There must be many victims of conflict wondering why their cries fall on deaf ears.  The United Nations prove time and again that when it comes to Israel, they have a focus that has become an obsession. Resolution after resolution time and again, single Israel out for opprobrium but gross human rights violations like those in Iran, Venezuela, Syria and many other places barely elicit a response.

 

The publishing of this blacklist also plays right into the hands of the BDS (Boycott Divestment and sanctions) movement whose desired end goal is for Israel to not exist, a desire expressed clearly on their website and in their rhetoric. BDS is anti-normalisation – they are against any discourse and interaction between Israelis and Palestinians.  For many who believe that peace will be built from the interaction between ordinary people and the provision of jobs and opportunities, a campaign like this deals a decisive blow to any efforts towards sustainable peace.

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According to NGO Monitor, an organisation that monitors the often murky activities of non-governmental organisations, many of whom are associated with the BDS movement, not only was this list made in conjunction with pro-BDS and PFLP-linked NGOs, but these companies have done nothing wrong and many are involved in providing goods and services to Palestinians pursuant to the Oslo Accords.

These companies help create employment and opportunity for many Palestinians, who stand to lose the most. The decision to create a blacklist of companies not only threatens Palestinian employment opportunities but blocks access to the much needed humanitarian aid and infrastructure that these companies provide. The blacklist also hearkens back to times when Jews were singled out and put on exclusionary lists and today, the growing practice of labelling products manufactured in the West Bank is tantamount to wearing a modern day yellow star. Why is Israel singled out for this treatment but other countries with conflict situations are not?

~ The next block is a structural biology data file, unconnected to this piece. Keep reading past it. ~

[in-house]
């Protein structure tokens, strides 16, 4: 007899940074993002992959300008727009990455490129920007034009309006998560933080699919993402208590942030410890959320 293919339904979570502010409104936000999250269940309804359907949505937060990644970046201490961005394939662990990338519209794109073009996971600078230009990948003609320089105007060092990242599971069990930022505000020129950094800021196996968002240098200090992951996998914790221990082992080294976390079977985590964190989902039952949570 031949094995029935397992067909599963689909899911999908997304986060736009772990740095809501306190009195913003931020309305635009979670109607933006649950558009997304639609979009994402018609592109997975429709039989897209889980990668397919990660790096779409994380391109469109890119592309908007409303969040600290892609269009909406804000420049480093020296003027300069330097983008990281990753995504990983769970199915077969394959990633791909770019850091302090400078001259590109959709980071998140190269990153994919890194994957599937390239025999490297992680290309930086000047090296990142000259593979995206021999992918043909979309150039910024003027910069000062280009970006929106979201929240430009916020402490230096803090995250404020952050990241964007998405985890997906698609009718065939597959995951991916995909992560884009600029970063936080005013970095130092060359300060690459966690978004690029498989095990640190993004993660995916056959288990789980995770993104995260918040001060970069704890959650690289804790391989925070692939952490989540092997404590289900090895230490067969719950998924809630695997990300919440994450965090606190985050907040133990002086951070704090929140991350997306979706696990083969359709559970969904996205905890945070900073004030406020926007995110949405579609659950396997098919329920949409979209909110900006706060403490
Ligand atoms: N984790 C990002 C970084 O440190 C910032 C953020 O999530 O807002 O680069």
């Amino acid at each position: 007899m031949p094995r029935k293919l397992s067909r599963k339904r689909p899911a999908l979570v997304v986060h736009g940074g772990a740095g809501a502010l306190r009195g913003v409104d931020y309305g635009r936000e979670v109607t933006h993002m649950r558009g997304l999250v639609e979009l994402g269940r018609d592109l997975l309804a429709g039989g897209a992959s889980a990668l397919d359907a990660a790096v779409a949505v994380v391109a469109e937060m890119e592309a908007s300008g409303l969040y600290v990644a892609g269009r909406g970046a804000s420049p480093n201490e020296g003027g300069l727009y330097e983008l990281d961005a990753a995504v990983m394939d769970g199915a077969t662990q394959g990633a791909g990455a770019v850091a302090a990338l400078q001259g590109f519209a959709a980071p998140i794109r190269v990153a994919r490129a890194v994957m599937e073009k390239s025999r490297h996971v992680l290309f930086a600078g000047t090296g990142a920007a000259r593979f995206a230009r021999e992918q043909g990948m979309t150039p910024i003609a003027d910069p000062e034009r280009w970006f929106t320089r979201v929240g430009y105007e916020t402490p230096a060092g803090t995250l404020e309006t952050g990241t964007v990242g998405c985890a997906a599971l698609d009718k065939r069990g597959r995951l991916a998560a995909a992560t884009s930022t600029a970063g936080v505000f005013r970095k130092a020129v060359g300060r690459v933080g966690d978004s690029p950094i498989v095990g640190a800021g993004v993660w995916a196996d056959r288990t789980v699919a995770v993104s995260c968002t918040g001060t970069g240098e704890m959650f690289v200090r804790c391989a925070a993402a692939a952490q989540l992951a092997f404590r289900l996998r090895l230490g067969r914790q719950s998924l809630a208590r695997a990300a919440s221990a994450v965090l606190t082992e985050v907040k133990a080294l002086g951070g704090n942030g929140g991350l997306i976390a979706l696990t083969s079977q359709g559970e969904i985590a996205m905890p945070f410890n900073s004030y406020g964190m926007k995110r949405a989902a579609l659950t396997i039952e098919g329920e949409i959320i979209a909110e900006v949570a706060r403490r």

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(photo credit: REUTERS,JPOST STAFF)

 

A few weeks ago, I attended a conference where the CEO of SodaStream, Daniel Birenbaum, was a featured speaker. SodaStream is a well-known Israeli brand, sold to PepsiCo for a whopping $3.2billion, faces threats by BDS because their factory was situated in the West Bank.  Birenbaum addressed the discriminatory practice of labelling goods produced in the West Bank by saying “if they want labels, we will give them labels” and promptly displayed the label found on all on SodaStream products.

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SodaStream CEO Daniel Birenbaum addresses a conference the issue of labelling.

Perhaps it would behoove the UN to learn from examples of co-existence and not pander to campaigns that are anti-Semitic and fall into the trap of questioning Israel’s legitimacy as a sovereign state. Blacklists, boycotts and labelling campaigns are harmful to sincere peace building efforts.

The timing of this could not be more bizarre. The release of the blacklist comes against the background of the release of the Trump Peace Plan. Although the Palestinians have roundly refused to even look at the plan, it has been endorsed by countries like Saudi Arabia, Qatar, Egypt and other Arab countries.

The Arab world is slowly opening up to the realization that recognition of Israel and the potential mutual business potential only bode well for the people of the region – and helps stave off the massive threat posed by Iran, a country not exactly lauded for its record on human rights.

This move by the United Nations Human Rights Council is a dark day for the institution, for Israel and the Palestinians and gives a tailwind to anti-Semites. It is a failure of the power of an agency charged with the mandate of protecting global human rights.

For the United Nations that is fast losing credibility and the regard the institution once held, the publishing of this blacklist, coupled with the obsessive focus on Israel at the expense of other conflicts and human rights issues around the world prove that or this once venerable body, antisemitism is just business as usual.